Having lived in Boston, Philadelphia, and Dallas, I can see why Baltimore is not high on people's destination list. I think it is fine for a short visit, and the immediate area surrounding Inner Harbor is nice. Downside is food options are very limited there, except for chains and overpriced touristy places. The Alexander Brown restaurant is unique and something that is much needed. Once you walk inland one or two blocks from Inner Harbor, the landscape changes a lot. Our hotel is between Lombard Street and Baltimore Street. Baltimore St is 3 blocks from Inner Harbor and that street is mostly empty storefronts. I wouldn't feel safe walking there at night. I have noticed that many historic buildings in that area are now being turned into luxury apartments, so maybe in another 5-10 years the area will be gentrified.

As you've noticed, during our stay, we relied on walking and on taking public transit. Many people would have opted for Uber or Lyft instead of navigating the public transit system. Since I'm a believer in public transit, I always try to use it if possible. The Transit app works fairly well in Baltimore. And the MTA has an app (called Charm Pass) which you can download and then pay for ticket via the app. This is a really convenient feature because I could pay for our bus rides and our Light Rail rides via the app, instead of looking for ticket machines or paying on the bus. My major complaint about the MTA is that the schedule is highly unreliable. Every single ride we took, it was completely off schedule by being late, or never showed up (like that Charm City Circulator).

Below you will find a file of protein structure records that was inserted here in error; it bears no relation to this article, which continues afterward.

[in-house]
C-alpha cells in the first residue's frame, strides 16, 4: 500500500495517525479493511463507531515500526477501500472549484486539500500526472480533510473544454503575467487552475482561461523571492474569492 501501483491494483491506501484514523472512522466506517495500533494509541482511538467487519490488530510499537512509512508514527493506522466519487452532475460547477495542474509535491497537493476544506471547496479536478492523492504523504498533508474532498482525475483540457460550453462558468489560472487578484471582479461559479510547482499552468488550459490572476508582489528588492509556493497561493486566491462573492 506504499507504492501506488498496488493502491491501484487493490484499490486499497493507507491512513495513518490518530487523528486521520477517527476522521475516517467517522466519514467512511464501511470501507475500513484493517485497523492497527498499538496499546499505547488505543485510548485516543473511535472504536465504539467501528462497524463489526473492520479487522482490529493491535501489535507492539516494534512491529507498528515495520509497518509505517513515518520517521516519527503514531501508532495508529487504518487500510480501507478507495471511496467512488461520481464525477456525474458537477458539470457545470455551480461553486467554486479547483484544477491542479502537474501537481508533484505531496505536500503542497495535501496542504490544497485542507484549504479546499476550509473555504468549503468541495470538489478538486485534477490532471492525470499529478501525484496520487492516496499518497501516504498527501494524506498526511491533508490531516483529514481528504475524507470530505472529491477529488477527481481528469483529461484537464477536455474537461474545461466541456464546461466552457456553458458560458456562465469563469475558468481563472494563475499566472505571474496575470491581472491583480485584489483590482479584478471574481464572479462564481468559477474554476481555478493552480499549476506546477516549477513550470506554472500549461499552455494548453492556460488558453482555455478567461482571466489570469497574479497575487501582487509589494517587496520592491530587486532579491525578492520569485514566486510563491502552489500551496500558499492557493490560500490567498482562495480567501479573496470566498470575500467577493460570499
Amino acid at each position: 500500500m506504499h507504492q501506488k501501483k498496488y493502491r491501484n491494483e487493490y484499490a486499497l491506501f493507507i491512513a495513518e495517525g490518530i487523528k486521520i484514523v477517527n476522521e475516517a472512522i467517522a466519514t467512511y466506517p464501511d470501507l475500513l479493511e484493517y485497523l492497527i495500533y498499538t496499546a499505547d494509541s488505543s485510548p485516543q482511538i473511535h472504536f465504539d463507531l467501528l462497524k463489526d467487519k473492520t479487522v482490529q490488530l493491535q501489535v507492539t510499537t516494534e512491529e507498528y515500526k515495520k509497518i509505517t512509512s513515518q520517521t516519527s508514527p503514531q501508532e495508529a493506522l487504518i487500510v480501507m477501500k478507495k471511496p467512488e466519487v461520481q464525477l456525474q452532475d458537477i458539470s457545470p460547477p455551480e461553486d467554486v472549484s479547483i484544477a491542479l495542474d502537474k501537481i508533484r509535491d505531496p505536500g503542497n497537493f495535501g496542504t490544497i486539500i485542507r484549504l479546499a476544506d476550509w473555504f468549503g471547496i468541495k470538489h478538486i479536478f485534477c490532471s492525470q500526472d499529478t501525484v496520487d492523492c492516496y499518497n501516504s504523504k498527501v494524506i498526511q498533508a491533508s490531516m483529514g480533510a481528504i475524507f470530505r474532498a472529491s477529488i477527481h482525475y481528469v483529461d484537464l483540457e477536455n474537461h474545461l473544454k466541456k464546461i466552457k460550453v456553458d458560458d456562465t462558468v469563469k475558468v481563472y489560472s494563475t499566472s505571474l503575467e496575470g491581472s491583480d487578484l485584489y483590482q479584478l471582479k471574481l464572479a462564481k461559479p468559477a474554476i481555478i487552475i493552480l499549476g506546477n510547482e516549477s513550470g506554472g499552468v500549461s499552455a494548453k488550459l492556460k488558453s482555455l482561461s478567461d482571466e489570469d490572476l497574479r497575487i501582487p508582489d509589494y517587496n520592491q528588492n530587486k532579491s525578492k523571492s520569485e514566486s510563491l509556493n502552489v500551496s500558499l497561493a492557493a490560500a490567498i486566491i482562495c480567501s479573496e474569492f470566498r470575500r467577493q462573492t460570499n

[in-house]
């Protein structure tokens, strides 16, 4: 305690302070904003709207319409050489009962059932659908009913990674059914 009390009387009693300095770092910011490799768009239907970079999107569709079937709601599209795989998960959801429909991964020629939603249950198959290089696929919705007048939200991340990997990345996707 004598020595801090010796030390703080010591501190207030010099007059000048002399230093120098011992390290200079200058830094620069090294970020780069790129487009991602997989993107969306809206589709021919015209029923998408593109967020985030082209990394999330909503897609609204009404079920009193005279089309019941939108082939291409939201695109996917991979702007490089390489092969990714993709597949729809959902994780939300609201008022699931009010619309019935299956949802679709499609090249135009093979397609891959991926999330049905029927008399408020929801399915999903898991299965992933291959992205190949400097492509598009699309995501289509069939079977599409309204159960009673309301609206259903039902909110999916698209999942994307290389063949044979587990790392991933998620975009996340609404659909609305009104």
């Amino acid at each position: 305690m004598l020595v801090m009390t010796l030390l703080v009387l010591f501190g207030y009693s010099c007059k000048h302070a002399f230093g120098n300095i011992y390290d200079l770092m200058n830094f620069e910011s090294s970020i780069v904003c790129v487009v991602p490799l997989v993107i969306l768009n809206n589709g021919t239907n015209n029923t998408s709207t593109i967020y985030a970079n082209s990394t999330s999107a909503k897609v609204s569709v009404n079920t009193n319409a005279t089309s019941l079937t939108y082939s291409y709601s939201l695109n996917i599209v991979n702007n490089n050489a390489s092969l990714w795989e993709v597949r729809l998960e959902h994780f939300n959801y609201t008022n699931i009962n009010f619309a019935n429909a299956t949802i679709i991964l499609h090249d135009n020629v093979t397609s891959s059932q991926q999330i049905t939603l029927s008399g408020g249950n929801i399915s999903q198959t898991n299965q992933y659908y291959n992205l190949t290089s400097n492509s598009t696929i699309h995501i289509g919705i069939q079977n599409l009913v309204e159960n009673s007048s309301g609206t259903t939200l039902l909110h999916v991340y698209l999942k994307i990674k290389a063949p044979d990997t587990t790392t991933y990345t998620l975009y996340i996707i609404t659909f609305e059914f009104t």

Having said that, we enjoyed our time there and were happy to spend my husband's birthday with him in Baltimore.
yk is offline  
Mar 6th, 2019, 07:04 PM
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I'm glad you went to the National Aquarium and enjoyed it!
kja is offline  
Mar 7th, 2019, 10:54 AM
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Again, wonderful TR, yk.

Others can confirm or clarify but when DH and I visited Baltimore with our friends from there, we were often led to specific areas for foods native to the local populations. Little Italy had several wonderful restos, there was an area of Greek folks and places to eat--I don't know if that's still true today.

Unfortunately, I do agree with yk about the food chains around the Inner Harbor, so it was nice to read about Alexander Brown's.
TDudette is offline